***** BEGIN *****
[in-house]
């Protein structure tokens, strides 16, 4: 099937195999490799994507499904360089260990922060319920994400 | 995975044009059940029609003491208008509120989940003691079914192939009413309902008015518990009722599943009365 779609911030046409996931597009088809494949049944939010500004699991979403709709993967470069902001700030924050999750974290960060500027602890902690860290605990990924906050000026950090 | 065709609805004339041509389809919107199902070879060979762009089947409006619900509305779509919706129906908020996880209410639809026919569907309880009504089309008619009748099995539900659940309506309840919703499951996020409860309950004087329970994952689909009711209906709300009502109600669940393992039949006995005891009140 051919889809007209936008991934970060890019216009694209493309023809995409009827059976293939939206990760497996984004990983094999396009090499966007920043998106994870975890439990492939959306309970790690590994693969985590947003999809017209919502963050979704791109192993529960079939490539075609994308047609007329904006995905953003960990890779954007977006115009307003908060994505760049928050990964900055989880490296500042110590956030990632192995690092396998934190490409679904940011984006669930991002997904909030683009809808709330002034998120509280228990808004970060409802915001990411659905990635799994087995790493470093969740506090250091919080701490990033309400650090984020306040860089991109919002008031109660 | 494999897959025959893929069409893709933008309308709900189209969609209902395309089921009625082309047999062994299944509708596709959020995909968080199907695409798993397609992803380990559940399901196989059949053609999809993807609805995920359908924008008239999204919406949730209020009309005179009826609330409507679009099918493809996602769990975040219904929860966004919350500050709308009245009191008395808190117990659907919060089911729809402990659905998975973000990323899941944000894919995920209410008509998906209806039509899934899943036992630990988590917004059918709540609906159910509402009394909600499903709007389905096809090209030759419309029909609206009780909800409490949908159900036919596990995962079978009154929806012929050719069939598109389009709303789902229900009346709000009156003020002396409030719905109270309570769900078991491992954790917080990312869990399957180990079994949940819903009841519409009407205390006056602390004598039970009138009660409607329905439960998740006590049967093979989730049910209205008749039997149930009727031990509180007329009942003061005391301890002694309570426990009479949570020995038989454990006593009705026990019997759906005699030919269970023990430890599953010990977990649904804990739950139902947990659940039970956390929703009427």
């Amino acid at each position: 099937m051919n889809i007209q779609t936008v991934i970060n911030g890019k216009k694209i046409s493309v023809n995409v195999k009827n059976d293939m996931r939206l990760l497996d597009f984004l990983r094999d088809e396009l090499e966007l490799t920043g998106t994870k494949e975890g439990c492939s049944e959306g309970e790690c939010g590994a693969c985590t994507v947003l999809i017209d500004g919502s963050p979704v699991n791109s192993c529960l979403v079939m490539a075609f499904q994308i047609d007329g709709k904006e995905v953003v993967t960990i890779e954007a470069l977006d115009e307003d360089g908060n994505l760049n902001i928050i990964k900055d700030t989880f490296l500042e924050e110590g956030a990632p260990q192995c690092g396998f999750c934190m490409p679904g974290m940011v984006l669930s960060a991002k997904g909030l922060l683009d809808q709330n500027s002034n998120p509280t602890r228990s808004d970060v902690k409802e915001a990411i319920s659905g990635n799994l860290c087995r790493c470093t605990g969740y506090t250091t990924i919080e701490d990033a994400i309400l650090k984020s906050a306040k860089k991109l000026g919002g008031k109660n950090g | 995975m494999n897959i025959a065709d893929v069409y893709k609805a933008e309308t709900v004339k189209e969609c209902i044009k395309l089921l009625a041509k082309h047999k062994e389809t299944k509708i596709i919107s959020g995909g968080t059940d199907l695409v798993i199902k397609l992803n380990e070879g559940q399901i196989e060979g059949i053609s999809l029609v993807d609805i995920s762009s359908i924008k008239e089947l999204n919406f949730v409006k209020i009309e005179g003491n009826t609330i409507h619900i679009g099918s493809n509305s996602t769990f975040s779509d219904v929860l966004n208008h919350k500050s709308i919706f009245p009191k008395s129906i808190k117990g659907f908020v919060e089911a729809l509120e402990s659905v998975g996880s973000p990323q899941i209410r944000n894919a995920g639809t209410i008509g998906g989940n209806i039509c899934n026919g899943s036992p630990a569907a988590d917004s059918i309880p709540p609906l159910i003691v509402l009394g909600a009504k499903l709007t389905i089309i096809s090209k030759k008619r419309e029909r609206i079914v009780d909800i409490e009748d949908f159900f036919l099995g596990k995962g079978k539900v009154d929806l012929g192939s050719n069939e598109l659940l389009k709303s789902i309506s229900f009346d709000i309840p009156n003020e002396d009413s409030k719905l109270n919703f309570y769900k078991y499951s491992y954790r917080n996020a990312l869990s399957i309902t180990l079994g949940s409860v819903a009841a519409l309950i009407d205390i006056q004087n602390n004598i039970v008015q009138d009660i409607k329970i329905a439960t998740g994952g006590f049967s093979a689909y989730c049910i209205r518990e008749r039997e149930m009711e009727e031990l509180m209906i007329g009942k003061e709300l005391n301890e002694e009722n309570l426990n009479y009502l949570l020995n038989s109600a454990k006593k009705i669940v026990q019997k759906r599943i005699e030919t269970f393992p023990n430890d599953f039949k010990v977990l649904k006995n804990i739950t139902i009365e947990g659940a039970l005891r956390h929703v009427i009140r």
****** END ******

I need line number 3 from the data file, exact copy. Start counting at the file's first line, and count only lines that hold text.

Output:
């Amino acid at each position: 099937m051919n889809i007209q779609t936008v991934i970060n911030g890019k216009k694209i046409s493309v023809n995409v195999k009827n059976d293939m996931r939206l990760l497996d597009f984004l990983r094999d088809e396009l090499e966007l490799t920043g998106t994870k494949e975890g439990c492939s049944e959306g309970e790690c939010g590994a693969c985590t994507v947003l999809i017209d500004g919502s963050p979704v699991n791109s192993c529960l979403v079939m490539a075609f499904q994308i047609d007329g709709k904006e995905v953003v993967t960990i890779e954007a470069l977006d115009e307003d360089g908060n994505l760049n902001i928050i990964k900055d700030t989880f490296l500042e924050e110590g956030a990632p260990q192995c690092g396998f999750c934190m490409p679904g974290m940011v984006l669930s960060a991002k997904g909030l922060l683009d809808q709330n500027s002034n998120p509280t602890r228990s808004d970060v902690k409802e915001a990411i319920s659905g990635n799994l860290c087995r790493c470093t605990g969740y506090t250091t990924i919080e701490d990033a994400i309400l650090k984020s906050a306040k860089k991109l000026g919002g008031k109660n950090g | 995975m494999n897959i025959a065709d893929v069409y893709k609805a933008e309308t709900v004339k189209e969609c209902i044009k395309l089921l009625a041509k082309h047999k062994e389809t299944k509708i596709i919107s959020g995909g968080t059940d199907l695409v798993i199902k397609l992803n380990e070879g559940q399901i196989e060979g059949i053609s999809l029609v993807d609805i995920s762009s359908i924008k008239e089947l999204n919406f949730v409006k209020i009309e005179g003491n009826t609330i409507h619900i679009g099918s493809n509305s996602t769990f975040s779509d219904v929860l966004n208008h919350k500050s709308i919706f009245p009191k008395s129906i808190k117990g659907f908020v919060e089911a729809l509120e402990s659905v998975g996880s973000p990323q899941i209410r944000n894919a995920g639809t209410i008509g998906g989940n209806i039509c899934n026919g899943s036992p630990a569907a988590d917004s059918i309880p709540p609906l159910i003691v509402l009394g909600a009504k499903l709007t389905i089309i096809s090209k030759k008619r419309e029909r609206i079914v009780d909800i409490e009748d949908f159900f036919l099995g596990k995962g079978k539900v009154d929806l012929g192939s050719n069939e598109l659940l389009k709303s789902i309506s229900f009346d709000i309840p009156n003020e002396d009413s409030k719905l109270n919703f309570y769900k078991y499951s491992y954790r917080n996020a990312l869990s399957i309902t180990l079994g949940s409860v819903a009841a519409l309950i009407d205390i006056q004087n602390n004598i039970v008015q009138d009660i409607k329970i329905a439960t998740g994952g006590f049967s093979a689909y989730c049910i209205r518990e008749r039997e149930m009711e009727e031990l509180m209906i007329g009942k003061e709300l005391n301890e002694e009722n309570l426990n009479y009502l949570l020995n038989s109600a454990k006593k009705i669940v026990q019997k759906r599943i005699e030919t269970f393992p023990n430890d599953f039949k010990v977990l649904k006995n804990i739950t139902i009365e947990g659940a039970l005891r956390h929703v009427i009140r």